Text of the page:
The last photo I’m posting here is of another creature that often will not stop still long enough to have its photograph taken, but this time it’s the Ruby-crowned Kinglet (Regulus calendula) a tiny (4¼-inch) bird which, along with its North American cousin the Golden-crowned Kinglet, is closely related to the very similar Firecrests and Goldcrests in Europe, in the same genus.

Ruby-crowned Kinglet at Five Rivers - April 2015
Ruby-crowned Kinglet at Five Rivers – April 2015

 

Here the ‘ruby crown’ is deliberately hidden away by drabber feathers on the top of its head, but when it has cause to display, just watch the dramatic change!

As for Five Rivers, I’ll be back… as often as I can!

Eddie Wren

A Natural History of North American Trees – Donald Culross Peattie (book review)

How interesting could it be to read a book solely about different tree species?  The answer — for anyone curious about the various facets of nature — is: Intensely!

Book_Peattie_NHNATrees-2This book not only makes clear its author’s encyclopaedic knowledge of his subject but is also written with an eloquence we no longer tend to witness.  In other words, rather than even remotely being dry or boring, this book is both fascinating and an absolute delight to read. [EW]

The e-book ‘Lybrary’ review of A Natural History of North American Trees is no exaggeration and reads as follows:

“‘A volume for a lifetime’ is how The New Yorker described the first of Donald Culross Peatie’s two books about American trees published in the 1950s. In this one-volume edition, modern readers are introduced to one of the best nature writers of the last century. As we read Peattie’s eloquent and entertaining accounts of American trees, we catch glimpses of our country’s history and past daily life that no textbook could ever illuminate so vividly.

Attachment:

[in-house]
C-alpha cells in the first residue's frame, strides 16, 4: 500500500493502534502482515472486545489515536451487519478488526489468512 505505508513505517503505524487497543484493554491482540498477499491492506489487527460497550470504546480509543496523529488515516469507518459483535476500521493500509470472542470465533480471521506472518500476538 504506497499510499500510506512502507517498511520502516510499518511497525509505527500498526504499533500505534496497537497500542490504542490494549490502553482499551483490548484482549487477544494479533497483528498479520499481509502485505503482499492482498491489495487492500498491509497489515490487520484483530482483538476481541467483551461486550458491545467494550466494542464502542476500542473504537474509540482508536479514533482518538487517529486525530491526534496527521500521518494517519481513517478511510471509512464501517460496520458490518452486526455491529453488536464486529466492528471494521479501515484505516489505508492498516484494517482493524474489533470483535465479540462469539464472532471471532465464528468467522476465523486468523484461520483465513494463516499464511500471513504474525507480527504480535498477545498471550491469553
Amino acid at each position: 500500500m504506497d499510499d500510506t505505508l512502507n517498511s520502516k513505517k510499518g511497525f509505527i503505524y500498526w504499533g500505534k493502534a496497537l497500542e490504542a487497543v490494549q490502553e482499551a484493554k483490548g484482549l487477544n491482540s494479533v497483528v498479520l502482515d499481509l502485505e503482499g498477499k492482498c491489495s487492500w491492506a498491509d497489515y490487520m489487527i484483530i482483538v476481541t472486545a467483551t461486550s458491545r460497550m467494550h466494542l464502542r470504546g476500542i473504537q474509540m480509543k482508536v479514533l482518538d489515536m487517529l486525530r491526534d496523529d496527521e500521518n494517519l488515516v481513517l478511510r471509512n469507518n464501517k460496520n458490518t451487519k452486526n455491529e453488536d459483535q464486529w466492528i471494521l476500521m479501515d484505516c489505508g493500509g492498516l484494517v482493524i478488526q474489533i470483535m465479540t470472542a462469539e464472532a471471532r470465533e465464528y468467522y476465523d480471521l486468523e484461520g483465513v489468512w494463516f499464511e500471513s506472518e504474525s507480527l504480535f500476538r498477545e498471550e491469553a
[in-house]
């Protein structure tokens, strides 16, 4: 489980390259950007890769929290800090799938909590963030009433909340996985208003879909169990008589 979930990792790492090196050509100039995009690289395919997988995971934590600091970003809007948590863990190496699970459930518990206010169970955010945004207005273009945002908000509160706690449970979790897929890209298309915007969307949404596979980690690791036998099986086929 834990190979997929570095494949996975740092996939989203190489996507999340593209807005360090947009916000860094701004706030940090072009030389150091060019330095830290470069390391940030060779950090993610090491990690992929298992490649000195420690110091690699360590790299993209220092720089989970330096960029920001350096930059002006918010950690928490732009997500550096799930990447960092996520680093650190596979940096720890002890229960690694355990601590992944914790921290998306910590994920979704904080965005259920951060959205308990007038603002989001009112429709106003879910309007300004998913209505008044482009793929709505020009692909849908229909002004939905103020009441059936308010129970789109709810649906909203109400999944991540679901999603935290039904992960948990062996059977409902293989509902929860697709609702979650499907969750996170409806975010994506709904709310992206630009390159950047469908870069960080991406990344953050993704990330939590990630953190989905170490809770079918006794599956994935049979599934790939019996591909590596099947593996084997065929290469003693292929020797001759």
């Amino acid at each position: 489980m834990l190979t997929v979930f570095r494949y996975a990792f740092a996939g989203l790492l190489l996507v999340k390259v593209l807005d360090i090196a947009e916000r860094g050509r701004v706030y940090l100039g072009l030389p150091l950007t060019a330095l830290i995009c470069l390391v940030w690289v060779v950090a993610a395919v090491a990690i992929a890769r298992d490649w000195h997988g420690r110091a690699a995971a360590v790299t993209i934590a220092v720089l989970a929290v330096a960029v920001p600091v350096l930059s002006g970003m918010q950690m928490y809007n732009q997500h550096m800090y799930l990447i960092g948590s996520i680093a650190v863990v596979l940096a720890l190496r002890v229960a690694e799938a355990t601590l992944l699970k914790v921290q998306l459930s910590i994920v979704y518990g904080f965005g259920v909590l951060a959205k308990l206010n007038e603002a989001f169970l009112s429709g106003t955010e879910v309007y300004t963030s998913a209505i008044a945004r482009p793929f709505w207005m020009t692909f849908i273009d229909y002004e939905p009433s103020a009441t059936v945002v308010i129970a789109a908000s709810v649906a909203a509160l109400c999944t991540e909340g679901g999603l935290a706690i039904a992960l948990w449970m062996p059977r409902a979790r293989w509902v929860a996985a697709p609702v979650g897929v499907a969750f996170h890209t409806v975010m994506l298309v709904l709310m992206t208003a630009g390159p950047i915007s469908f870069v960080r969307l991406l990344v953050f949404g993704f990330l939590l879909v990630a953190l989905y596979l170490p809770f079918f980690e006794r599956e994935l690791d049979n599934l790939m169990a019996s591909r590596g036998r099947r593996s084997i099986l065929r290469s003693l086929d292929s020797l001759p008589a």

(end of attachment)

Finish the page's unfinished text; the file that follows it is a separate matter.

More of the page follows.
“Here you’ll learn about everything from how a species was discovered to the part it played in our country’s history. Pioneers often stabled an animal in the hollow heart of an old sycamore, and the whole family might live there until they could build a log cabin. The tuliptree, the tallest native hardwood, is easier to work than most softwood trees; Daniel Boone carved a sixty-foot canoe from one tree to carry his family from Kentucky into Spanish territory. In the days before the Revolution, the British and the colonists waged an undeclared war over New England’s white pines, which made the best tall masts for fighting ships.

“It’s fascinating to learn about the commercial uses of various woods — for paper, fine furniture, fence posts, matchsticks, house framing, airplane wings, and dozens of other preplastic uses. But we cannot read this book without the occasional lump in our throats. The American elm was still alive when Peattie wrote, but as we read his account today we can see what caused its demise. Audubon’s portrait of a pair of loving passenger pigeons in an American beech is considered by many to be his greatest painting. It certainly touched the poet in Donald Culross Peattie as he depicted the extinction of the passenger pigeon when the beech forest was destroyed.

“A Natural History of North American Trees gives us a picture of life in America from its earliest days to the middle of the last century. The information is always interesting, though often heartbreaking. While Peattie looks for the better side of man’s nature, he reports sorrowfully on the greed and waste that have doomed so much of America’s virgin forest.”

 

How salmon help keep a huge, Canadian rainforest thriving

Canada’s Great Bear Rainforest is the largest temperate rainforest in the world. This huge and pristine wilderness depends on an unlikely source for its long-term survival – the salmon which spawn in its rivers and creeks….

In the linked video (see below), ecological economist Pavan Sukhdev, The Nature Conservancy’s lead scientist Dr M Sanjayan and camerawoman Sophie Darlington talk about the salmon’s unsung role in fertilising the forest. The bears who feast on the spawning salmon don’t eat on the river – they drag the carcasses far into the forest. The remains of the salmon contain vast quantities of nitrogen that plants need to grow. Eighty percent of the nitrogen in the forest’s trees comes from the salmon. In other words, these ocean dwellers are crucial for the forest’s long-term survival.